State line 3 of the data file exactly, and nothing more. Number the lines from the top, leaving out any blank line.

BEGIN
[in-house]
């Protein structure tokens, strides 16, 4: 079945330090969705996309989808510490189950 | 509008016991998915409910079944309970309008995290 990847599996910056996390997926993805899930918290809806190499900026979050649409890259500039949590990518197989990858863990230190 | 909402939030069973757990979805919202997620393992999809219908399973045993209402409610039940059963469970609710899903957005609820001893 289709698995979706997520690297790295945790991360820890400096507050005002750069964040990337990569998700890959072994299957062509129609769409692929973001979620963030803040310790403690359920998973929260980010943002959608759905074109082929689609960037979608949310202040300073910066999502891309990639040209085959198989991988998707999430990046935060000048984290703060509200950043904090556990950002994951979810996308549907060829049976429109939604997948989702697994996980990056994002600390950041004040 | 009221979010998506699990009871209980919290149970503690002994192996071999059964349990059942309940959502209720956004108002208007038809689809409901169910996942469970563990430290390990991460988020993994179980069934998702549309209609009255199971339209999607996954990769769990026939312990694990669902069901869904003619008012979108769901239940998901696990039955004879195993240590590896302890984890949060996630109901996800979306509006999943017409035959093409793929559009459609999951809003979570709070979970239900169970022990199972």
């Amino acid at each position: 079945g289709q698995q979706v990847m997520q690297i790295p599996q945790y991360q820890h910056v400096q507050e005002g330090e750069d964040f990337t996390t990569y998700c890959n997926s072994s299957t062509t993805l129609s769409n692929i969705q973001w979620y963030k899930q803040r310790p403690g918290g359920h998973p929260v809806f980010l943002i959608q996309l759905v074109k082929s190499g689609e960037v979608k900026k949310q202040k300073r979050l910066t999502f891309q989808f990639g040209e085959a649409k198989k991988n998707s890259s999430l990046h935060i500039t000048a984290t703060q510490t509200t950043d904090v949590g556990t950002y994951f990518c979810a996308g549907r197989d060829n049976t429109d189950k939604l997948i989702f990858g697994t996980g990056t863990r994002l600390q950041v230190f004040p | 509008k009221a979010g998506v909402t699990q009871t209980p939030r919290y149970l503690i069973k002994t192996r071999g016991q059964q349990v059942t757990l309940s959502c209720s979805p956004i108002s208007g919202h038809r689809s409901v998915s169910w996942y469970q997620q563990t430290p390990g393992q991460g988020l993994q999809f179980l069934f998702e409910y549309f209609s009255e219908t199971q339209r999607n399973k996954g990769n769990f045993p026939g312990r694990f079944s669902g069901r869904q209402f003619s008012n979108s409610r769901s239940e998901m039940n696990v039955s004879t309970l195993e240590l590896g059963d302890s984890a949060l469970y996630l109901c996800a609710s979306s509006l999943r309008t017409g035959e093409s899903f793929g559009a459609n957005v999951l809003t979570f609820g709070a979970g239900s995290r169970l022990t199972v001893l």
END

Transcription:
């Amino acid at each position: 079945g289709q698995q979706v990847m997520q690297i790295p599996q945790y991360q820890h910056v400096q507050e005002g330090e750069d964040f990337t996390t990569y998700c890959n997926s072994s299957t062509t993805l129609s769409n692929i969705q973001w979620y963030k899930q803040r310790p403690g918290g359920h998973p929260v809806f980010l943002i959608q996309l759905v074109k082929s190499g689609e960037v979608k900026k949310q202040k300073r979050l910066t999502f891309q989808f990639g040209e085959a649409k198989k991988n998707s890259s999430l990046h935060i500039t000048a984290t703060q510490t509200t950043d904090v949590g556990t950002y994951f990518c979810a996308g549907r197989d060829n049976t429109d189950k939604l997948i989702f990858g697994t996980g990056t863990r994002l600390q950041v230190f004040p | 509008k009221a979010g998506v909402t699990q009871t209980p939030r919290y149970l503690i069973k002994t192996r071999g016991q059964q349990v059942t757990l309940s959502c209720s979805p956004i108002s208007g919202h038809r689809s409901v998915s169910w996942y469970q997620q563990t430290p390990g393992q991460g988020l993994q999809f179980l069934f998702e409910y549309f209609s009255e219908t199971q339209r999607n399973k996954g990769n769990f045993p026939g312990r694990f079944s669902g069901r869904q209402f003619s008012n979108s409610r769901s239940e998901m039940n696990v039955s004879t309970l195993e240590l590896g059963d302890s984890a949060l469970y996630l109901c996800a609710s979306s509006l999943r309008t017409g035959e093409s899903f793929g559009a459609n957005v999951l809003t979570f609820g709070a979970g239900s995290r169970l022990t199972v001893l």